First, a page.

Brunswick, Georgia – After a slow start and warnings from judges, lawyers resumed examining jury candidates on Tuesday in the trial of three white men charged with stalking and murdering Amado Arbery.
On February 23, 2020, Arbury’s fatal shooting in a residential area outside the port city of Brunswick sparked public protests after a video of the murder cell phone leaked online two months later. Father and sons Greg and Travis McMichael and neighbors William “Roddy” Bryan were charged with murder and other crimes in connection with the death of a 25-year-old black man.
Prosecutors and defense lawyers spent hours on Monday asking the first panel of 20 jury candidates. It is one of 600 called by the jury, with an additional 400 on deck next week if necessary.
The growing momentum and the sheer number of potential jurors shed light on how the Arbury murder on the Glynn County waterfront continues to fuel major news, social media feeds, and workplace chatter. A jury panelist told a lawyer he was tired of hearing about the case. Another wondered whether she should fear for her own safety if she became part of the final jury and the verdict angered some.
When the court was adjourned on Monday night, eight jury candidates were dismissed and the status of the other four individual cross-examinations remained unresolved.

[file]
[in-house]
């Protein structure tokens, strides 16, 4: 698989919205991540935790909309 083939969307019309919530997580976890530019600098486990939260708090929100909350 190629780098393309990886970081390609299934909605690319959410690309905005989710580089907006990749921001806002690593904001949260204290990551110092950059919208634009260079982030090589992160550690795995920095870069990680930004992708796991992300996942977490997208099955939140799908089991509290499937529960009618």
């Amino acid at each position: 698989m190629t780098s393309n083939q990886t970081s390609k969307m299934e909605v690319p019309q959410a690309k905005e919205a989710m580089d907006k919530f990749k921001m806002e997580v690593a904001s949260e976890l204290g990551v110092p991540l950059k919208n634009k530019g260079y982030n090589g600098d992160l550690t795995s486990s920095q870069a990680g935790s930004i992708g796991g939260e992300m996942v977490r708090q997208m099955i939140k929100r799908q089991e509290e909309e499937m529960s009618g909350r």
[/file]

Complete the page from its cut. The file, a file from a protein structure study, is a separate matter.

High Court Judge Timothy Walmsley urged lawyers to “rationalize” their point of view. After explicitly asking the jury’s panelists whether he already found the defendant guilty, he repeatedly stopped the defendant’s lawyer.
“You don’t ask a potential jury for their opinion of guilt and innocence,” Walmsley warned a lawyer.
Travis McMichael’s attorney, Jason Sheffield, argued that lawyers need to ask such questions in order to eliminate members of the already determined jury pool.
“Life is at stake and I think these are logical questions,” Sheffield said.
Court officials say jury selection could take more than two weeks. And prosecutor Linda Dunnikowski told jury panelists that the trial could be pushed to the week before Thanksgiving.
The court has not identified the jury candidate’s caste.
Prosecutors say Arbury was just jogging when McMichael grabbed a gun and chased him onto a pickup truck. Bryan took part in his truck chase and recorded a video of the now infamous cell phone in which Travis McMichael shot three short-range shotguns at Arbury.
Defense lawyers claim that the three men have not committed any crime. Greg McMichael told police he believed Arbery was a burglar because a security camera had previously recorded him entering a home under construction. He said that Travis McMichael fired in self-defense when Arbery hit him and tried to grab his weapon.
Prosecutors say there was no evidence that the unarmed Arbery committed the crime.
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Jury selection begins slowly in the Amado Arbery murder trial
Source Link Jury selection in the Amado Arbury murder trial slowly resumes